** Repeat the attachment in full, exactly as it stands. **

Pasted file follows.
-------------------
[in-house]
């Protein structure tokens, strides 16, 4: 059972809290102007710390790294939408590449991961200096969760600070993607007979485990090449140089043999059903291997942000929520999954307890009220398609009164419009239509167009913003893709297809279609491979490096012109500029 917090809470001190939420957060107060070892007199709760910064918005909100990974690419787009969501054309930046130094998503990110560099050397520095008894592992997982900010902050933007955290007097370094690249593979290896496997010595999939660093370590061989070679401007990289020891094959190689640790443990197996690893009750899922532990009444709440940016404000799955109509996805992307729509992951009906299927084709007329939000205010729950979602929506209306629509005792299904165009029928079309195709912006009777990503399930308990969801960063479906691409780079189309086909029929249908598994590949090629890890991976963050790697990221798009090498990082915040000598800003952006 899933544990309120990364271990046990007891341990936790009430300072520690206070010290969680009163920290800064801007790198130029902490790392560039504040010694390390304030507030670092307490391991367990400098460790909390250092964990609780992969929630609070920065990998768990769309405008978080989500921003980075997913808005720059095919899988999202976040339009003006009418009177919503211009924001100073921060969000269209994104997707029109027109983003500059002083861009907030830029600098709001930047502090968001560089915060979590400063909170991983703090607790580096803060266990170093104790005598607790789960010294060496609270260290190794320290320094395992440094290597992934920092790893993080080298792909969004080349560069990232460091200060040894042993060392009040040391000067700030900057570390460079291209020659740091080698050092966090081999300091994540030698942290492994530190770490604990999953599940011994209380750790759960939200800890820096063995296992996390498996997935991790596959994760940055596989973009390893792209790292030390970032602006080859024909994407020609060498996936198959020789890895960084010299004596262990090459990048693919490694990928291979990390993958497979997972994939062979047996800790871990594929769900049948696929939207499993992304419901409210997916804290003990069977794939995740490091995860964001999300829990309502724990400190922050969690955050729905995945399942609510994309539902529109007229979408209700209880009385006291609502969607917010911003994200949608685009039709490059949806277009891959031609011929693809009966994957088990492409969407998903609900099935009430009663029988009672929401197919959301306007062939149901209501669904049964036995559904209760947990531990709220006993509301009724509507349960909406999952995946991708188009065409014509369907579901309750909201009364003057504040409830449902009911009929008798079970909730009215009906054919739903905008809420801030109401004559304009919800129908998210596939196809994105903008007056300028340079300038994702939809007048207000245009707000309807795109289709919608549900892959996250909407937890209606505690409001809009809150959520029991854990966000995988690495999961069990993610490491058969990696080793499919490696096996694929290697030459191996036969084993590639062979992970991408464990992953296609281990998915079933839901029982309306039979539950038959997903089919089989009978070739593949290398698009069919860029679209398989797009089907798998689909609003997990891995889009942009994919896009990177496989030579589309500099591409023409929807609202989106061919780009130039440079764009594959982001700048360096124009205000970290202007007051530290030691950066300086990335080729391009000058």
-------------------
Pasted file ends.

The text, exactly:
[in-house]
């Protein structure tokens, strides 16, 4: 059972809290102007710390790294939408590449991961200096969760600070993607007979485990090449140089043999059903291997942000929520999954307890009220398609009164419009239509167009913003893709297809279609491979490096012109500029 917090809470001190939420957060107060070892007199709760910064918005909100990974690419787009969501054309930046130094998503990110560099050397520095008894592992997982900010902050933007955290007097370094690249593979290896496997010595999939660093370590061989070679401007990289020891094959190689640790443990197996690893009750899922532990009444709440940016404000799955109509996805992307729509992951009906299927084709007329939000205010729950979602929506209306629509005792299904165009029928079309195709912006009777990503399930308990969801960063479906691409780079189309086909029929249908598994590949090629890890991976963050790697990221798009090498990082915040000598800003952006 899933544990309120990364271990046990007891341990936790009430300072520690206070010290969680009163920290800064801007790198130029902490790392560039504040010694390390304030507030670092307490391991367990400098460790909390250092964990609780992969929630609070920065990998768990769309405008978080989500921003980075997913808005720059095919899988999202976040339009003006009418009177919503211009924001100073921060969000269209994104997707029109027109983003500059002083861009907030830029600098709001930047502090968001560089915060979590400063909170991983703090607790580096803060266990170093104790005598607790789960010294060496609270260290190794320290320094395992440094290597992934920092790893993080080298792909969004080349560069990232460091200060040894042993060392009040040391000067700030900057570390460079291209020659740091080698050092966090081999300091994540030698942290492994530190770490604990999953599940011994209380750790759960939200800890820096063995296992996390498996997935991790596959994760940055596989973009390893792209790292030390970032602006080859024909994407020609060498996936198959020789890895960084010299004596262990090459990048693919490694990928291979990390993958497979997972994939062979047996800790871990594929769900049948696929939207499993992304419901409210997916804290003990069977794939995740490091995860964001999300829990309502724990400190922050969690955050729905995945399942609510994309539902529109007229979408209700209880009385006291609502969607917010911003994200949608685009039709490059949806277009891959031609011929693809009966994957088990492409969407998903609900099935009430009663029988009672929401197919959301306007062939149901209501669904049964036995559904209760947990531990709220006993509301009724509507349960909406999952995946991708188009065409014509369907579901309750909201009364003057504040409830449902009911009929008798079970909730009215009906054919739903905008809420801030109401004559304009919800129908998210596939196809994105903008007056300028340079300038994702939809007048207000245009707000309807795109289709919608549900892959996250909407937890209606505690409001809009809150959520029991854990966000995988690495999961069990993610490491058969990696080793499919490696096996694929290697030459191996036969084993590639062979992970991408464990992953296609281990998915079933839901029982309306039979539950038959997903089919089989009978070739593949290398698009069919860029679209398989797009089907798998689909609003997990891995889009942009994919896009990177496989030579589309500099591409023409929807609202989106061919780009130039440079764009594959982001700048360096124009205000970290202007007051530290030691950066300086990335080729391009000058």